Maryland DUI One Leg Stand Test
If you’ve ever been pulled over in Maryland, you know how nerve wracking the experience can be. For most drivers, simply seeing the flashing blue lights appear in their rearview mirror is more than enough to induce a panic. However, if you are suspected of driving under the influence of alcohol (DUI), a routine traffic stop quickly become terrifying—especially if the officer asks you to complete a Maryland DUI one leg stand test.
Like other field sobriety tests, the one leg stand test is designed to help law enforcement determine whether a driver’s ability to operate a vehicle is impaired. To perform the test, you must stand with one foot raised about six inches off the ground and count aloud until the officer instructs you to stop. Sounds easy enough, right? Well, think again.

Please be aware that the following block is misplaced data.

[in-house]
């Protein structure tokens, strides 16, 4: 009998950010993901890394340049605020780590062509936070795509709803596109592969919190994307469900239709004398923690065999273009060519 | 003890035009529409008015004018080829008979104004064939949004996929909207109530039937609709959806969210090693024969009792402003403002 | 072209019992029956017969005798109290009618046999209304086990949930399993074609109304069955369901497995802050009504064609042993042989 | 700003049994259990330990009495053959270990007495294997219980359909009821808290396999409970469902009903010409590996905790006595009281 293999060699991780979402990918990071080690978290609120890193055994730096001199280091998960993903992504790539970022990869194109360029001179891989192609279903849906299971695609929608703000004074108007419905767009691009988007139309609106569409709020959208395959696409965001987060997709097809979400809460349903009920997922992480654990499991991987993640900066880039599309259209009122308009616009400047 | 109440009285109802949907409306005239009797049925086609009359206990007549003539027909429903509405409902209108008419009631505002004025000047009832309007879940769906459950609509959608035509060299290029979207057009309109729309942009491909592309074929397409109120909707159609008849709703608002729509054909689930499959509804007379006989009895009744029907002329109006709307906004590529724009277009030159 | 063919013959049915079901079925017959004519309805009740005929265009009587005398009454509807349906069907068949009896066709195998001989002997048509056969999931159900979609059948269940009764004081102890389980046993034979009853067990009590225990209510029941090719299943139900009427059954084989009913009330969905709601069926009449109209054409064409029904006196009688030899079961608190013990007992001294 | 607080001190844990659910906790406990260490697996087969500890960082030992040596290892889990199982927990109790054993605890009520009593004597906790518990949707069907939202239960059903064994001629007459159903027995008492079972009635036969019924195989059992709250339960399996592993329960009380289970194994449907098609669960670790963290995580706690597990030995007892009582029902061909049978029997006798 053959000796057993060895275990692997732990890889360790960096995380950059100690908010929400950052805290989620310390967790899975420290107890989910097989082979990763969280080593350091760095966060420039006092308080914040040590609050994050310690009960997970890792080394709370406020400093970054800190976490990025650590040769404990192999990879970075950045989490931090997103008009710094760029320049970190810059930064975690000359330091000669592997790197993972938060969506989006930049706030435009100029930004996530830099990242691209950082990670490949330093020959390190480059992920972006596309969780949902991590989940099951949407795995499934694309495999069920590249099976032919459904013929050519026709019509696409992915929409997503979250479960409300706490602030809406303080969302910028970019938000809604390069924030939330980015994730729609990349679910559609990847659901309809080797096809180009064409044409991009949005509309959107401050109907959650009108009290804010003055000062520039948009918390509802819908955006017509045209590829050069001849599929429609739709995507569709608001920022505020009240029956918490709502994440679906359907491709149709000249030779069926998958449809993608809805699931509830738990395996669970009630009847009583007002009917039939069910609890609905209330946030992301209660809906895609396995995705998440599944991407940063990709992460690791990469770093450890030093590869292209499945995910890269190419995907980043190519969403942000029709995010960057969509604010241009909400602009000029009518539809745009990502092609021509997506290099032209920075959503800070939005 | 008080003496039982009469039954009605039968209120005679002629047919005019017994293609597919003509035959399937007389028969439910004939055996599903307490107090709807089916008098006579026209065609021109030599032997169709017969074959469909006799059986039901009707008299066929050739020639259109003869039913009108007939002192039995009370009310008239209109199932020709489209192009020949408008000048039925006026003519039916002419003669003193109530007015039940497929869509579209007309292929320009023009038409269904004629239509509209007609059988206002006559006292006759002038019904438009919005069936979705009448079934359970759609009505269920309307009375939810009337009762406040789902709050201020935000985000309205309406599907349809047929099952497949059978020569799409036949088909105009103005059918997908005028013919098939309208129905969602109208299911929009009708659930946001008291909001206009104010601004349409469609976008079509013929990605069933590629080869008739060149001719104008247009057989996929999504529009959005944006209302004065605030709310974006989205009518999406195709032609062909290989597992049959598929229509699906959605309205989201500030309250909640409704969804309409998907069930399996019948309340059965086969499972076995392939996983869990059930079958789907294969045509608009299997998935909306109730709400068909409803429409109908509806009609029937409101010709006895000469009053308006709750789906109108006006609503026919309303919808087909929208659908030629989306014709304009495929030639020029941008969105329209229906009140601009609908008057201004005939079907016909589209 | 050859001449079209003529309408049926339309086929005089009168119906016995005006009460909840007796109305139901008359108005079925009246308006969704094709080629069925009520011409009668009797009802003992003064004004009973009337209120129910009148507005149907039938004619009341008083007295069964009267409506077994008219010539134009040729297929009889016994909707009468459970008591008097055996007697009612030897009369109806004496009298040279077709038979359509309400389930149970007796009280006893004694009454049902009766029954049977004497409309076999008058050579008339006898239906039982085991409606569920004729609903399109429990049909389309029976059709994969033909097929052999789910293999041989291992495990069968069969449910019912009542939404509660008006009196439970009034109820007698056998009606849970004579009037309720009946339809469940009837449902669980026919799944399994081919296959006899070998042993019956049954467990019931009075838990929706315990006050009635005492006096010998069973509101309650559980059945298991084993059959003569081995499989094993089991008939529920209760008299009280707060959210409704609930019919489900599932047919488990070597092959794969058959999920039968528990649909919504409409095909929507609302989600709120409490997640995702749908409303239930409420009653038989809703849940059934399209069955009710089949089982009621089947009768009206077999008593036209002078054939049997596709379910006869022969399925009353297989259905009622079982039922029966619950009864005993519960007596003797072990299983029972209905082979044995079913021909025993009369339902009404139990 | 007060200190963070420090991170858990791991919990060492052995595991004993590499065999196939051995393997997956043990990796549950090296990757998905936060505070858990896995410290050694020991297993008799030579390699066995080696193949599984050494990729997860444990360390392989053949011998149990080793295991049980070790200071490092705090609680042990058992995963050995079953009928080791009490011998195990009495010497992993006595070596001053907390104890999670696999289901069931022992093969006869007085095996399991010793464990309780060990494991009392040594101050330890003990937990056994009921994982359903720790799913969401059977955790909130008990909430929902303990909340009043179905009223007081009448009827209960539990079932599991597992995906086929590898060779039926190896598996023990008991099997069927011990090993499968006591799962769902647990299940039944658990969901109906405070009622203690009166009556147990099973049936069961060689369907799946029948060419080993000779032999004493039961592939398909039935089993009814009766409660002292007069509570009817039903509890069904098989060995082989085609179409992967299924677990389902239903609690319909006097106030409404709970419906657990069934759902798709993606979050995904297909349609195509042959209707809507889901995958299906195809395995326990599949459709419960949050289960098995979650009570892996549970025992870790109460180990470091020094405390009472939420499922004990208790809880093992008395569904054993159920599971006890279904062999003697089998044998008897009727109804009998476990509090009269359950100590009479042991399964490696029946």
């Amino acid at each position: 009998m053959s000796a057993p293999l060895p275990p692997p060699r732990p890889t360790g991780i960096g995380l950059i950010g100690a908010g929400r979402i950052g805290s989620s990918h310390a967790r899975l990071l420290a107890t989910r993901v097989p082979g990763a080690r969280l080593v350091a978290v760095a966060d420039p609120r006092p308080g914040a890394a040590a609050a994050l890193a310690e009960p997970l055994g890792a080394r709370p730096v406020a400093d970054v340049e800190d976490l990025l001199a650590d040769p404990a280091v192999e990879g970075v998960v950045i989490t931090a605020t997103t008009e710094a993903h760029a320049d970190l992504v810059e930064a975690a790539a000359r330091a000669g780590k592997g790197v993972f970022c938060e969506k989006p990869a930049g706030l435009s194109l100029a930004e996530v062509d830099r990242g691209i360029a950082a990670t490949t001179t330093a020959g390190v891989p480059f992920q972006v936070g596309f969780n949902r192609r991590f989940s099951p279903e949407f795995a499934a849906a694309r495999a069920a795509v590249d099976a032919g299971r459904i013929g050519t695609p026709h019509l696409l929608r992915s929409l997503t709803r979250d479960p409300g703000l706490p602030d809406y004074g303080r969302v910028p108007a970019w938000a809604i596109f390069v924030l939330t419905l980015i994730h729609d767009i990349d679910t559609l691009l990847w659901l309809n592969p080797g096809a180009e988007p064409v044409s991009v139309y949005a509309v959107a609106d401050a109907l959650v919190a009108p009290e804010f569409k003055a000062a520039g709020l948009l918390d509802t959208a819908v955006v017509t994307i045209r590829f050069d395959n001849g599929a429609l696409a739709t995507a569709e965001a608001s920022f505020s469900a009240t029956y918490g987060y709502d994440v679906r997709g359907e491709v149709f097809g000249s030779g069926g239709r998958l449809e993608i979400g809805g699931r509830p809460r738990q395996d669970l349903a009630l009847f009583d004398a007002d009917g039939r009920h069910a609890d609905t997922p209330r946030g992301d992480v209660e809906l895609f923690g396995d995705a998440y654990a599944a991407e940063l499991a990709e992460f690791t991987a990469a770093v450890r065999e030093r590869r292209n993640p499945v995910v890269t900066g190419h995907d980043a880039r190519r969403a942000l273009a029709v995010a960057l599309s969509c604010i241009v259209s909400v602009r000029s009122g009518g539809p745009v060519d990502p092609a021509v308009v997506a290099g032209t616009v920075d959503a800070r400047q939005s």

When performing the walk and turn test, both of your arms must be placed by your side. You will also be instructed to keep your head down and look at your feet for the entire duration of the test—a requirement that is rather difficult even when you are sober. If you put your foot down, lose your balance, or fail to follow any of the officer’s instructions, you will most likely fail the test, and be charged with DUI as a result.
Because field sobriety exercises such as the one leg stand test are extremely subjective, their results cannot be used to indicate guilt. Instead, such evidence is typically used to prove that the officer had probable cause to arrest you for drunk driving.
If you were arrested for DUI after failing the one leg stand or another field sobriety test, it is important to discuss your test results with an experienced DUI defense attorney. Due to Maryland’s stringent sentencing guidelines, even a first-time offender may face a hefty fine and license suspension—and, in some cases, even jail time.
With so much at stake, it’s more important than ever to have legal representation if you are charged with driving under the influence in Maryland. The right defense strategy can be the difference between a guilty and a not guilty verdict in DUI court.